The problem is that it’s hard to determine exactly what is necessary until you get out there. Every trip takes on a life of its own. Sometimes we do a lot of biking; sometimes the bikes go unused. Sometimes I use certain camera gadgets and tripods; on other trips, they spend most of their time stuffed under the bed. If you’re camping at a local park, it’s not a big deal. If you’re camping 2000 miles from home, it can be a pain.
The “use it or lose it” analysis must apply to every item on board, from food, to clothing, to electronics, to toiletries. Don’t really need and/or intend to use it? You probably should leave it at home. At the very least, you don’t need to bring many duplicates of items. It’s all too easy to overpack.
The problem of overpacking is not simply one of added weight (more weight on board the RV is bad), but also added clutter. Once you exhaust the available storage space, items end up lying on the couch, stuffed behind the couch, scattered on the and floor, and wherever else they may find a home. It makes for a less pleasant living environment.
What about closet space? We have two closets, and they range in size from small to smaller. It stands to reason that we can’t pack too much inside those closets. We can either bring less stuff, or bring smaller stuff. If we find a way to gain any space advantage in the packing process, we celebrate.
Case-in-point: we now have our Airstream closets stocked with ultra thin “no slip” velvet clothes hangers. These fall into the “bring smaller stuff” category.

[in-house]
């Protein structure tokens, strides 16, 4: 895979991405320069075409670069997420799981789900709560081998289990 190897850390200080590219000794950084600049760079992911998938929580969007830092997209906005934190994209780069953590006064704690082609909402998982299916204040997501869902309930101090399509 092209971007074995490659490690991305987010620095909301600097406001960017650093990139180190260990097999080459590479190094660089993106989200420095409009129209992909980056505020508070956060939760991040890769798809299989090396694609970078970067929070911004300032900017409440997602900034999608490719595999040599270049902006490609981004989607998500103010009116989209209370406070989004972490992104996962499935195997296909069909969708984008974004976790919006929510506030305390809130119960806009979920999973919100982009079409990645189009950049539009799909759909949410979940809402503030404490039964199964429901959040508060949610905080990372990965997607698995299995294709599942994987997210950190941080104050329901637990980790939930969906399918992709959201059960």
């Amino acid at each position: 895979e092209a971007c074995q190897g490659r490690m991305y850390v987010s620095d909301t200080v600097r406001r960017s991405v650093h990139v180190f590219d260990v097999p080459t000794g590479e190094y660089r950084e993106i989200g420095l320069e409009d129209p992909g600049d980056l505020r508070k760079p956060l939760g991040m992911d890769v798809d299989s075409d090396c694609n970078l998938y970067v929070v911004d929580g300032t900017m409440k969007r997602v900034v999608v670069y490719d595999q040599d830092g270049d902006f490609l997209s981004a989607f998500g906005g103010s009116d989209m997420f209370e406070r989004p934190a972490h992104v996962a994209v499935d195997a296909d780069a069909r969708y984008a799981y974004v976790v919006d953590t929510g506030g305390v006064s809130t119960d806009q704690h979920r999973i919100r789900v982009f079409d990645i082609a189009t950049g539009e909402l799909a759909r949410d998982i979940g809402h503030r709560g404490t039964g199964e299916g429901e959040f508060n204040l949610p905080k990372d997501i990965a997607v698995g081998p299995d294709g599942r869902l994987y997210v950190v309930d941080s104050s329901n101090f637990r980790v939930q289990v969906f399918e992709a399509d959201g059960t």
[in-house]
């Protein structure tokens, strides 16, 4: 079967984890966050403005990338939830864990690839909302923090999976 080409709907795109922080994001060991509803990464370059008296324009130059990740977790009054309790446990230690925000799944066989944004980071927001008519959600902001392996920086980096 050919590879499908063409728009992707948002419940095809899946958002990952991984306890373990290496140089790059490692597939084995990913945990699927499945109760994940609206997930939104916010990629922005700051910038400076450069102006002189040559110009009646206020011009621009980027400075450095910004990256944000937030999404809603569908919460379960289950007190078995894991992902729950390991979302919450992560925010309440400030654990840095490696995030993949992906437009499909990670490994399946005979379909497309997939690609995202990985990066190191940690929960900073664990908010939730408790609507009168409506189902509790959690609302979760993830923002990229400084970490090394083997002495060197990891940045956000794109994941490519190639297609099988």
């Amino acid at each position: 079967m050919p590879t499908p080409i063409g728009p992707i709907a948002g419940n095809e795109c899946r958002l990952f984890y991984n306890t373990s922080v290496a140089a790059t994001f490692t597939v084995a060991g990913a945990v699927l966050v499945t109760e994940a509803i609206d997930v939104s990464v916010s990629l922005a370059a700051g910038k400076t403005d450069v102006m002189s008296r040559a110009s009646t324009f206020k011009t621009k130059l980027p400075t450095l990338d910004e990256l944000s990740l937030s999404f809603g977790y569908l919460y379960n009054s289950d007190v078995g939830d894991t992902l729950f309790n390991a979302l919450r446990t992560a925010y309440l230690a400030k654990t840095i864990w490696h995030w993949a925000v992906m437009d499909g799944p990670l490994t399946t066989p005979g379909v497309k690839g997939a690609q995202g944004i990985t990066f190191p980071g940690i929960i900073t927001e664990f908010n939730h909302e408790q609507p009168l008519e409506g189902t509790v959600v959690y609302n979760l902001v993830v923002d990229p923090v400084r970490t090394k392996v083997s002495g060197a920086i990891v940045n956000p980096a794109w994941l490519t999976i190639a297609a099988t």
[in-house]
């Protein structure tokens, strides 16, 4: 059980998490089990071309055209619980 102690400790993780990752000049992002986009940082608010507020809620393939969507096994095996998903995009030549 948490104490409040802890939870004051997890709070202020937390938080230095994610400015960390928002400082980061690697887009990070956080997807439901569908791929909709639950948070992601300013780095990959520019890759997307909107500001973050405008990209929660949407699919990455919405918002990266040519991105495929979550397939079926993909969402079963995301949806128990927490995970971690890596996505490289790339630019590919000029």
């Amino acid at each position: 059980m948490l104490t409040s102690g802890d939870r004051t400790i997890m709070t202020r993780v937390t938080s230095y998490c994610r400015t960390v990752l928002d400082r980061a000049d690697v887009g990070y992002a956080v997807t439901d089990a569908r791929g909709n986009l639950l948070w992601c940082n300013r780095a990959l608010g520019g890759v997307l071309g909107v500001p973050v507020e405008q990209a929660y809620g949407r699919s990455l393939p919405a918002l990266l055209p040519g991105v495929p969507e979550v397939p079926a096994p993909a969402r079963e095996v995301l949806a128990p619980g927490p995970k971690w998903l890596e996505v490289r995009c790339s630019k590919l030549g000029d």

At first glance, it may seem a little silly to worry about the size of clothes hangers. But we are talking about an RV here, and every millimeter matters. The thin flat hangers are a nice upgrade over the usual thick round plastic hangers that are now in fashion.
These hangers serve two purposes. First of all, they are indeed ultra thin – like 1/5 of an inch thin. So you can stack 40 or 50 of them together into a small space. It’s a modest but significant improvement.
Second, these hangers are “no slip” because they’re covered in some sort of grippy pseudo velvet. This is a wonderful feature for an RV, because clothes typically get bounced and jostled when the RV is traveling down the highway. If hangers are not “no slip,” inevitably some of the clothes slip off the hanger and onto the floor. It’s a bummer when all of your clean clothes are lying amidst your shoes at the bottom of your closet.